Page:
January 24, 2013
Harrison Darnell was my great-great-great-great grandfather. He was born by his own statement on 15 April 1815 in Wilkes County, North Carolina.1 His mother was Catherine Darnell,2 a somewhat mysterious woman who moved her small family from Wilkes County, North Carolina, to first Spartanburg District and then Pickens District, South Carolina, before settling finally in Rabun County, Georgia.
Harrison was supposedly the son of Catharine’s first husband, whose name is unknown. She married second to a Darnell, whose name Harrison took, and then a third time to Benjamin Grist, a veteran of the Revolutionary War who was himself a widower. Of these suppositions, the only one that has thus far been documented is Catherine’s marriage to Benjamin Grist, which took place on 2 April 1834 in Pickens District, South Carolina.3
January 5, 2013
While compiling Rabun County’s earliest writs and petitions for publication (available soon), I came across an 1843 court case between the heirs of the estate of William Hamby and the administrator of the estate, James Hamby. Naturally, the petition named all the heirs “to the second degree”: Ezekiel Hamby; Jonothan Roach and his wife, Huldah (Hamby) Roach; Benjamin Shelton and his wife, Keziah (Hamby) Shelton; Daniel Inman and his wife, Rebecca (Hamby) Inman; Martha Hamby; Sophia Hamby; Martha Hamby, the mother of William Hamby, the decedent; Amos Forrister and his wife Elizabeth (Hamby) Forester; James Hamby, the estate’s administrator; and Thomas K. Forrister and his wife, Polly (Hamby) Forrister.
The initial petition provides excellent information on the dynamics of this Hamby family, but there are many other documents attached to this suit, including an inventory of the estate, the sale of personal property from the estate, and the deceased’s account books,1 all of which were written into the record.2 The latter two items should be of particular interest to area researchers, even those uninterested in the Hamby family per se, because they can be used to reconstruct William Hamby’s neighborhood.
March 2, 2012
A recent trip through the Superior Court records of Rabun County netted an interesting connection: an 1838 petition naming Jemima Kell as the sister of James Kell.1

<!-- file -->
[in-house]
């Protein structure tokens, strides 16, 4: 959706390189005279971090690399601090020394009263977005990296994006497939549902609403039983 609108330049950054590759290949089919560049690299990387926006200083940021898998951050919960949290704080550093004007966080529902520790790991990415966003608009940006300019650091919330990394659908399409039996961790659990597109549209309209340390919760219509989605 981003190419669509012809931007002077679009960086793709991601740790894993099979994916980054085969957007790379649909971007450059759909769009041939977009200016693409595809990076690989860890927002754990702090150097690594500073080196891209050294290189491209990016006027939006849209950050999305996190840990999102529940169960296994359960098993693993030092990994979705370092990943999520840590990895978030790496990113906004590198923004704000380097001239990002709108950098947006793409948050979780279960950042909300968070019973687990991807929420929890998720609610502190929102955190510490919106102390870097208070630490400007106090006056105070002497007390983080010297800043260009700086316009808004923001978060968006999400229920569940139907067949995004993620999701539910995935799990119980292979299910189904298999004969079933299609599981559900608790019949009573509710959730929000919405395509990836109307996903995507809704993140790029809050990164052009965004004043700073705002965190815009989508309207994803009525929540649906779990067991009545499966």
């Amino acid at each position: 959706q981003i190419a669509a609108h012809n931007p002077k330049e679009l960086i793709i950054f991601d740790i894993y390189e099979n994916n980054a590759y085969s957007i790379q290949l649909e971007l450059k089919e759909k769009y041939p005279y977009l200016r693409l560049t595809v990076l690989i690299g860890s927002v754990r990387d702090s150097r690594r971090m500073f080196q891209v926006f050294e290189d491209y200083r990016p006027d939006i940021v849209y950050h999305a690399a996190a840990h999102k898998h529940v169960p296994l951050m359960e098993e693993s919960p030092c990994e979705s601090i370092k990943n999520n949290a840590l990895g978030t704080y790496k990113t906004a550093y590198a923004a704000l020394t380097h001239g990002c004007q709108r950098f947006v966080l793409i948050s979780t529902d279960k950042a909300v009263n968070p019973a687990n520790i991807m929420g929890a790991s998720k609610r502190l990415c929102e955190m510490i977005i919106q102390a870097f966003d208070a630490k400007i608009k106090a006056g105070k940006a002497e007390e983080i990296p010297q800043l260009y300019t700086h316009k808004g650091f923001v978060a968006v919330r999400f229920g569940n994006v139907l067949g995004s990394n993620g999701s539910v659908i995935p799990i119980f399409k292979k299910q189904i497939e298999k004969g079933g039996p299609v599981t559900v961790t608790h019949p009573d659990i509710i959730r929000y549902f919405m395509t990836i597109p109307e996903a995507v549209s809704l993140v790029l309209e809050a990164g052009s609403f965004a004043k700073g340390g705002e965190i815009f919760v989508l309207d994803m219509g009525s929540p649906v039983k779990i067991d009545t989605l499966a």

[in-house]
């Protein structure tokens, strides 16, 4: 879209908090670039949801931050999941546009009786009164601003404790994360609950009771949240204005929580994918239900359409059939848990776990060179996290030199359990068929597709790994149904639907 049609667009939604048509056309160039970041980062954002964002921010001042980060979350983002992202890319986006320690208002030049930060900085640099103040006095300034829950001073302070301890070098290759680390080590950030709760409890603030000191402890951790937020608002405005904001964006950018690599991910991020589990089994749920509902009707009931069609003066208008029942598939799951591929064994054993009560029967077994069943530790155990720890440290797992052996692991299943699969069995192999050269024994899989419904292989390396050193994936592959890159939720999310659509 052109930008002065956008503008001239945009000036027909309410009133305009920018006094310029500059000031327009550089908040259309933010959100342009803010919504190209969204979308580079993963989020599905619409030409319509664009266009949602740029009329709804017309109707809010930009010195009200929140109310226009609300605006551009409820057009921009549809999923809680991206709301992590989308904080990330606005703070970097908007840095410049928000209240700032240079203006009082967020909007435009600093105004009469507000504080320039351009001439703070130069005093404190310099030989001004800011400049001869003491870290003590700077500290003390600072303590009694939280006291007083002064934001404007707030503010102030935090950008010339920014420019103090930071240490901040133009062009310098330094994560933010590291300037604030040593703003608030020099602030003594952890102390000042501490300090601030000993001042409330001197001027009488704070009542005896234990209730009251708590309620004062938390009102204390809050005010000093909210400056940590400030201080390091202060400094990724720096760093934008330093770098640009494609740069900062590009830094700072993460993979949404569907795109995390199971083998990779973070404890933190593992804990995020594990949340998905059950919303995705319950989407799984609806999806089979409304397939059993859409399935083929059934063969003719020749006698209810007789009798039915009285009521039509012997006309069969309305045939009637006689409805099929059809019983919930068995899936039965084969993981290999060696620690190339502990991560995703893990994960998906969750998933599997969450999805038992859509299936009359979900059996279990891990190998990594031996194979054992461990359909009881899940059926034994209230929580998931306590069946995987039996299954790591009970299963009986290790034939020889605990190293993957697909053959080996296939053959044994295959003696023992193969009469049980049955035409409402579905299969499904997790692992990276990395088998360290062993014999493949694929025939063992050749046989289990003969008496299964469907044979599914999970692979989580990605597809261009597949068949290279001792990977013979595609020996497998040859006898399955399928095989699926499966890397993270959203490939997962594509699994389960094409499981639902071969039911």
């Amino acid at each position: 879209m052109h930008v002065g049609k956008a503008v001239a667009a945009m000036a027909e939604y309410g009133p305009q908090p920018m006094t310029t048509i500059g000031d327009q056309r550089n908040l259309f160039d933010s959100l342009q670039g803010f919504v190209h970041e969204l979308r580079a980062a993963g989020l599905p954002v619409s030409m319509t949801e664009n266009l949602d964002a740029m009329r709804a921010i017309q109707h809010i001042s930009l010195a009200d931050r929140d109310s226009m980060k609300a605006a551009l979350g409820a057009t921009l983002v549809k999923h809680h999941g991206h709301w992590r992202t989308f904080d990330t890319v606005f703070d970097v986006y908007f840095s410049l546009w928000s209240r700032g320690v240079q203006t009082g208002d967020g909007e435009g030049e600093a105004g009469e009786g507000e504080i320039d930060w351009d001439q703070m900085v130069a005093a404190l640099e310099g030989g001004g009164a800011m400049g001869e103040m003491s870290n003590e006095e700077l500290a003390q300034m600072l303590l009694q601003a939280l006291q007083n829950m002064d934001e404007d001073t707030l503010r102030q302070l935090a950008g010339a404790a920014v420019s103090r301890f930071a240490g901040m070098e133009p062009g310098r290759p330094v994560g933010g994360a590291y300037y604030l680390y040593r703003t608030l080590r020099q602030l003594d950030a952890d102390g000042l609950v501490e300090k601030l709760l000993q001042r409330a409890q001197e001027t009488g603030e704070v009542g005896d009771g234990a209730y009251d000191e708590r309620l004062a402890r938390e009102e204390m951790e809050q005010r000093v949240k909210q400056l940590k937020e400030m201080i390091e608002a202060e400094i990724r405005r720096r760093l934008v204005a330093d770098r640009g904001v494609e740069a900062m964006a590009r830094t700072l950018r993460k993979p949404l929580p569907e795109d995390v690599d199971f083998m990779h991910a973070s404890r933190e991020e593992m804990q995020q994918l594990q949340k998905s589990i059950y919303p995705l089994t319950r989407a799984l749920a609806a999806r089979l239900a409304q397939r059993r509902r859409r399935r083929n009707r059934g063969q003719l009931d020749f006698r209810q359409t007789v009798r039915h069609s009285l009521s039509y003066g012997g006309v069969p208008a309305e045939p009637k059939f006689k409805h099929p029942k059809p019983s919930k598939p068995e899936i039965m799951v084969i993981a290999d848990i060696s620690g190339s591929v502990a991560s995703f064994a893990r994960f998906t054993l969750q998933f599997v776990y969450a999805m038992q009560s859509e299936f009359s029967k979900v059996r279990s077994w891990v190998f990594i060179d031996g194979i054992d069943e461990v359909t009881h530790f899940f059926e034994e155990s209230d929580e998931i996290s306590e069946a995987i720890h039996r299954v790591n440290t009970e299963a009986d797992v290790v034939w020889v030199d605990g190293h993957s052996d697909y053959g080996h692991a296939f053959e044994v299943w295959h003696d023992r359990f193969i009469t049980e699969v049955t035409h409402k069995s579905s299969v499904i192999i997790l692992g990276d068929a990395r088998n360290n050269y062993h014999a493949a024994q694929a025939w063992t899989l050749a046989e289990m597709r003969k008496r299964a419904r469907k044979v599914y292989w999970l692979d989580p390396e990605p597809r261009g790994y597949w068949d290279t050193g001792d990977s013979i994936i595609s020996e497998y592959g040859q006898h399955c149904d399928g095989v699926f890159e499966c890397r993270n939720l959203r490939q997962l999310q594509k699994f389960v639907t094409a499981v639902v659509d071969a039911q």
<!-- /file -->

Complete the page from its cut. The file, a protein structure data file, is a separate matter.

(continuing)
Years ago, another researcher gave me information on Rabun County’s Kells. Not a Jemima amongst them. Ok, no problem, I thought. I’ll just contact that researcher and see if she’s uncovered anything new. Unfortunately, delivery to the e-mail address I had for her failed, and her web site is no longer up. In desperation, I posted to a message board. The researcher I was looking for hasn’t answered yet, but another one has. I’ve queried back for more information. Not knowing this particular other researcher, my imagination is going into overdrive about our anticipated exchange.
November 22, 2011
An inherited collection of papers yielded the following original document pertaining to the Alexander family of Pickens Dist., SC, later Oconee Co., SC. The first part of the transcription can be found in yesterday’s post.
November 15, 2011
1833 – 1865
Our loved one
1864 – 1865
Asleep in Jesus
Elizabeth and Lavina were buried in the Alexander Family Cemetery, also known as the Salem Cemetery, in modern Oconee Co., SC.
Elizabeth (Alexander) Watson’s life was, in some ways, tragic. According to family lore, she had just birthed her fourth child, Lavina, when her husband James Watson, his father Moses, and possibly some of James’ brothers were murdered by the Hoopers in the infamous Watson-Hooper feud of Jackson Co., NC. Elizabeth and James’ two eldest children, Daniel and James, watched the lynching from the woods near the home where Elizabeth was lying in, recovering from child birth.
Soon afterwards, Elizabeth took her four children back to then Pickens Dist., SC, to the home of her parents, Daniel and Levina Alexander. Neither Elizabeth nor Lavina survived long after their journey. Elizabeth and James’ remaining three children (Daniel, James, and Elizabeth) were raised by Elizabeth’s family.